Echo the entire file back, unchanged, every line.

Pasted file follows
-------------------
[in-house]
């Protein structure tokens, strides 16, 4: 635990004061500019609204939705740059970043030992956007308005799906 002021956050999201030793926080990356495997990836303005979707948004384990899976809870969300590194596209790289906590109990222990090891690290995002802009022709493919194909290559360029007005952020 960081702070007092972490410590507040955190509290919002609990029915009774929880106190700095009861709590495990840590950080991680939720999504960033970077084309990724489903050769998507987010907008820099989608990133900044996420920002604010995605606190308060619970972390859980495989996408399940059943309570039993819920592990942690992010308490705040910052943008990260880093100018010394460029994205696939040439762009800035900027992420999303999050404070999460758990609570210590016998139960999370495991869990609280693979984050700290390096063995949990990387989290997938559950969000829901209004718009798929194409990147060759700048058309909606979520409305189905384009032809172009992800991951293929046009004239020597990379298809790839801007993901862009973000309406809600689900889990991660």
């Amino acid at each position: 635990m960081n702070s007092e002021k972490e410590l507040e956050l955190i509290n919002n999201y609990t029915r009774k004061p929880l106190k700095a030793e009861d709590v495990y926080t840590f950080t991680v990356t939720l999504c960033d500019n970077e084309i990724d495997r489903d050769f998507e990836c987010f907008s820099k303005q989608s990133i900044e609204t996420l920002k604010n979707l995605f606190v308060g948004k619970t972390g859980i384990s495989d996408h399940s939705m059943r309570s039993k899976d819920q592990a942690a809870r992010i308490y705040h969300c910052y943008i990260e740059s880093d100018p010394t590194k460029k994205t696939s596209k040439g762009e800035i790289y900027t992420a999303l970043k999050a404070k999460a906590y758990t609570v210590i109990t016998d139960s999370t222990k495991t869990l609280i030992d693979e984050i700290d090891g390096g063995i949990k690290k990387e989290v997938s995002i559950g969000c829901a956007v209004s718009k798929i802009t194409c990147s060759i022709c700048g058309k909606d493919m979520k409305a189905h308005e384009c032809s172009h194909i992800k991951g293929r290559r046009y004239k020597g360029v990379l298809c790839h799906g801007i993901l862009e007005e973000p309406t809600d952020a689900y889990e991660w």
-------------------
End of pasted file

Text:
[in-house]
């Protein structure tokens, strides 16, 4: 635990004061500019609204939705740059970043030992956007308005799906 002021956050999201030793926080990356495997990836303005979707948004384990899976809870969300590194596209790289906590109990222990090891690290995002802009022709493919194909290559360029007005952020 960081702070007092972490410590507040955190509290919002609990029915009774929880106190700095009861709590495990840590950080991680939720999504960033970077084309990724489903050769998507987010907008820099989608990133900044996420920002604010995605606190308060619970972390859980495989996408399940059943309570039993819920592990942690992010308490705040910052943008990260880093100018010394460029994205696939040439762009800035900027992420999303999050404070999460758990609570210590016998139960999370495991869990609280693979984050700290390096063995949990990387989290997938559950969000829901209004718009798929194409990147060759700048058309909606979520409305189905384009032809172009992800991951293929046009004239020597990379298809790839801007993901862009973000309406809600689900889990991660």
């Amino acid at each position: 635990m960081n702070s007092e002021k972490e410590l507040e956050l955190i509290n919002n999201y609990t029915r009774k004061p929880l106190k700095a030793e009861d709590v495990y926080t840590f950080t991680v990356t939720l999504c960033d500019n970077e084309i990724d495997r489903d050769f998507e990836c987010f907008s820099k303005q989608s990133i900044e609204t996420l920002k604010n979707l995605f606190v308060g948004k619970t972390g859980i384990s495989d996408h399940s939705m059943r309570s039993k899976d819920q592990a942690a809870r992010i308490y705040h969300c910052y943008i990260e740059s880093d100018p010394t590194k460029k994205t696939s596209k040439g762009e800035i790289y900027t992420a999303l970043k999050a404070k999460a906590y758990t609570v210590i109990t016998d139960s999370t222990k495991t869990l609280i030992d693979e984050i700290d090891g390096g063995i949990k690290k990387e989290v997938s995002i559950g969000c829901a956007v209004s718009k798929i802009t194409c990147s060759i022709c700048g058309k909606d493919m979520k409305a189905h308005e384009c032809s172009h194909i992800k991951g293929r290559r046009y004239k020597g360029v990379l298809c790839h799906g801007i993901l862009e007005e973000p309406t809600d952020a689900y889990e991660w």